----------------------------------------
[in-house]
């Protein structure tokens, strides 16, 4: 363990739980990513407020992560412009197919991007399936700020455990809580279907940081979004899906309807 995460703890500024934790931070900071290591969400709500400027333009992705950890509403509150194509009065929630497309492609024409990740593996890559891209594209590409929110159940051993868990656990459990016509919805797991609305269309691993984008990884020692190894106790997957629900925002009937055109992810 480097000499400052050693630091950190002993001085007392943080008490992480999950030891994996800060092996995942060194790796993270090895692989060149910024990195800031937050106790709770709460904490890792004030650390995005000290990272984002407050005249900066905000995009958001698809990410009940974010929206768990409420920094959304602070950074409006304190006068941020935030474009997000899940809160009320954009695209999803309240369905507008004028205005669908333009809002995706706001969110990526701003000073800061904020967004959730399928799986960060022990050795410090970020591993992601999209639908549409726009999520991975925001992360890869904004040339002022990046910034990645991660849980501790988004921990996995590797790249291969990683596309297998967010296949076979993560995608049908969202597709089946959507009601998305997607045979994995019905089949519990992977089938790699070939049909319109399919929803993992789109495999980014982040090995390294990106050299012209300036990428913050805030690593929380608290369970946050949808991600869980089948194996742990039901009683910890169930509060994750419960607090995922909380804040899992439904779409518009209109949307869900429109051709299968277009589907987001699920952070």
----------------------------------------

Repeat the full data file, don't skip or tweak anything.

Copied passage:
[in-house]
């Protein structure tokens, strides 16, 4: 363990739980990513407020992560412009197919991007399936700020455990809580279907940081979004899906309807 995460703890500024934790931070900071290591969400709500400027333009992705950890509403509150194509009065929630497309492609024409990740593996890559891209594209590409929110159940051993868990656990459990016509919805797991609305269309691993984008990884020692190894106790997957629900925002009937055109992810 480097000499400052050693630091950190002993001085007392943080008490992480999950030891994996800060092996995942060194790796993270090895692989060149910024990195800031937050106790709770709460904490890792004030650390995005000290990272984002407050005249900066905000995009958001698809990410009940974010929206768990409420920094959304602070950074409006304190006068941020935030474009997000899940809160009320954009695209999803309240369905507008004028205005669908333009809002995706706001969110990526701003000073800061904020967004959730399928799986960060022990050795410090970020591993992601999209639908549409726009999520991975925001992360890869904004040339002022990046910034990645991660849980501790988004921990996995590797790249291969990683596309297998967010296949076979993560995608049908969202597709089946959507009601998305997607045979994995019905089949519990992977089938790699070939049909319109399919929803993992789109495999980014982040090995390294990106050299012209300036990428913050805030690593929380608290369970946050949808991600869980089948194996742990039901009683910890169930509060994750419960607090995922909380804040899992439904779409518009209109949307869900429109051709299968277009589907987001699920952070």